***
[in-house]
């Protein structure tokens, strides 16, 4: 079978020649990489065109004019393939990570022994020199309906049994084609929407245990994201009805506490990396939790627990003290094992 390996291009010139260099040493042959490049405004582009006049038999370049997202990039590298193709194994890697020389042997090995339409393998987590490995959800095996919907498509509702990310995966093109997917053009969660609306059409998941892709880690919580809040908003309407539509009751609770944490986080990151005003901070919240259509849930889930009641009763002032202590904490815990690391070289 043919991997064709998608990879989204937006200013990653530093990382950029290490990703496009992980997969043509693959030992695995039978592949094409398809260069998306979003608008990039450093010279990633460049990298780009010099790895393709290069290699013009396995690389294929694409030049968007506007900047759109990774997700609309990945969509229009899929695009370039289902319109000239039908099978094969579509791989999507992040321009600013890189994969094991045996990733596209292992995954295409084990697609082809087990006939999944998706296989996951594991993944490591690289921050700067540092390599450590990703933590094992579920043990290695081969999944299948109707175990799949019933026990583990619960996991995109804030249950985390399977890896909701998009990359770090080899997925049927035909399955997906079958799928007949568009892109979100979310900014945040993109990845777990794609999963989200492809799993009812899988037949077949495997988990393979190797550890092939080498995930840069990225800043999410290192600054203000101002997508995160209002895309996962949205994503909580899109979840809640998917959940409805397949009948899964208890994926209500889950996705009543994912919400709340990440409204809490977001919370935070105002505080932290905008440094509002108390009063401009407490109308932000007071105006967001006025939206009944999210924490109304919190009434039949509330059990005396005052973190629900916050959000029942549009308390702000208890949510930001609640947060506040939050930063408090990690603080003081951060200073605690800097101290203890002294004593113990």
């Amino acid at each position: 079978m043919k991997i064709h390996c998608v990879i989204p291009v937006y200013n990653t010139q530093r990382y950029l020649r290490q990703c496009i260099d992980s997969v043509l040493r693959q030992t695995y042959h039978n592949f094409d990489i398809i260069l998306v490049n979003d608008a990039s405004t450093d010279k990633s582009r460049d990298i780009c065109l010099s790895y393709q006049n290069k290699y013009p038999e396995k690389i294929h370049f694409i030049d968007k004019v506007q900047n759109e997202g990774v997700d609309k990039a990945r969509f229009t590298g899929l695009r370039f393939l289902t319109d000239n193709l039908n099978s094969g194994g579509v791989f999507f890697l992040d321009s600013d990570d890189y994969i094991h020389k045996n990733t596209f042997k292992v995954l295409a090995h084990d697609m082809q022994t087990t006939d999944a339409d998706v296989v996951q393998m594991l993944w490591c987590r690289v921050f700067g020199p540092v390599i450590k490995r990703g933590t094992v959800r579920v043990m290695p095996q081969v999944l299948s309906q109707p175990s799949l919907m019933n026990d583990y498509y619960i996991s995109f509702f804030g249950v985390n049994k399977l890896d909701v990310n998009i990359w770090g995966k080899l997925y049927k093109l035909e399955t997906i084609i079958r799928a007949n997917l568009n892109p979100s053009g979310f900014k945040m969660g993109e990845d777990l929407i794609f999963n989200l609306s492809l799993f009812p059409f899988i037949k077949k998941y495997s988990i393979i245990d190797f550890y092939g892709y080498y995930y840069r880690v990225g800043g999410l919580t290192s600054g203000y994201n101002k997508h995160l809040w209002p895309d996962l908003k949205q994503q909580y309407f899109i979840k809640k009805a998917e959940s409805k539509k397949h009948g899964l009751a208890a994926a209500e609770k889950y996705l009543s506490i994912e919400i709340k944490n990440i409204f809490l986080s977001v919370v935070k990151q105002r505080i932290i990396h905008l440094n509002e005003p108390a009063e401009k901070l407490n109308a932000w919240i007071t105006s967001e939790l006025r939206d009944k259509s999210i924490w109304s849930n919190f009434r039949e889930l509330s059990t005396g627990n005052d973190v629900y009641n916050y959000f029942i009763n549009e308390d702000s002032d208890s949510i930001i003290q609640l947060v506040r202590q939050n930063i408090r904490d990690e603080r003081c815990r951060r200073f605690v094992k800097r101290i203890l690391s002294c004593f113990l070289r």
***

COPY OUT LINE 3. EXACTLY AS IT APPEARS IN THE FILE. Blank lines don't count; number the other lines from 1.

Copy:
């Amino acid at each position: 079978m043919k991997i064709h390996c998608v990879i989204p291009v937006y200013n990653t010139q530093r990382y950029l020649r290490q990703c496009i260099d992980s997969v043509l040493r693959q030992t695995y042959h039978n592949f094409d990489i398809i260069l998306v490049n979003d608008a990039s405004t450093d010279k990633s582009r460049d990298i780009c065109l010099s790895y393709q006049n290069k290699y013009p038999e396995k690389i294929h370049f694409i030049d968007k004019v506007q900047n759109e997202g990774v997700d609309k990039a990945r969509f229009t590298g899929l695009r370039f393939l289902t319109d000239n193709l039908n099978s094969g194994g579509v791989f999507f890697l992040d321009s600013d990570d890189y994969i094991h020389k045996n990733t596209f042997k292992v995954l295409a090995h084990d697609m082809q022994t087990t006939d999944a339409d998706v296989v996951q393998m594991l993944w490591c987590r690289v921050f700067g020199p540092v390599i450590k490995r990703g933590t094992v959800r579920v043990m290695p095996q081969v999944l299948s309906q109707p175990s799949l919907m019933n026990d583990y498509y619960i996991s995109f509702f804030g249950v985390n049994k399977l890896d909701v990310n998009i990359w770090g995966k080899l997925y049927k093109l035909e399955t997906i084609i079958r799928a007949n997917l568009n892109p979100s053009g979310f900014k945040m969660g993109e990845d777990l929407i794609f999963n989200l609306s492809l799993f009812p059409f899988i037949k077949k998941y495997s988990i393979i245990d190797f550890y092939g892709y080498y995930y840069r880690v990225g800043g999410l919580t290192s600054g203000y994201n101002k997508h995160l809040w209002p895309d996962l908003k949205q994503q909580y309407f899109i979840k809640k009805a998917e959940s409805k539509k397949h009948g899964l009751a208890a994926a209500e609770k889950y996705l009543s506490i994912e919400i709340k944490n990440i409204f809490l986080s977001v919370v935070k990151q105002r505080i932290i990396h905008l440094n509002e005003p108390a009063e401009k901070l407490n109308a932000w919240i007071t105006s967001e939790l006025r939206d009944k259509s999210i924490w109304s849930n919190f009434r039949e889930l509330s059990t005396g627990n005052d973190v629900y009641n916050y959000f029942i009763n549009e308390d702000s002032d208890s949510i930001i003290q609640l947060v506040r202590q939050n930063i408090r904490d990690e603080r003081c815990r951060r200073f605690v094992k800097r101290i203890l690391s002294c004593f113990l070289r």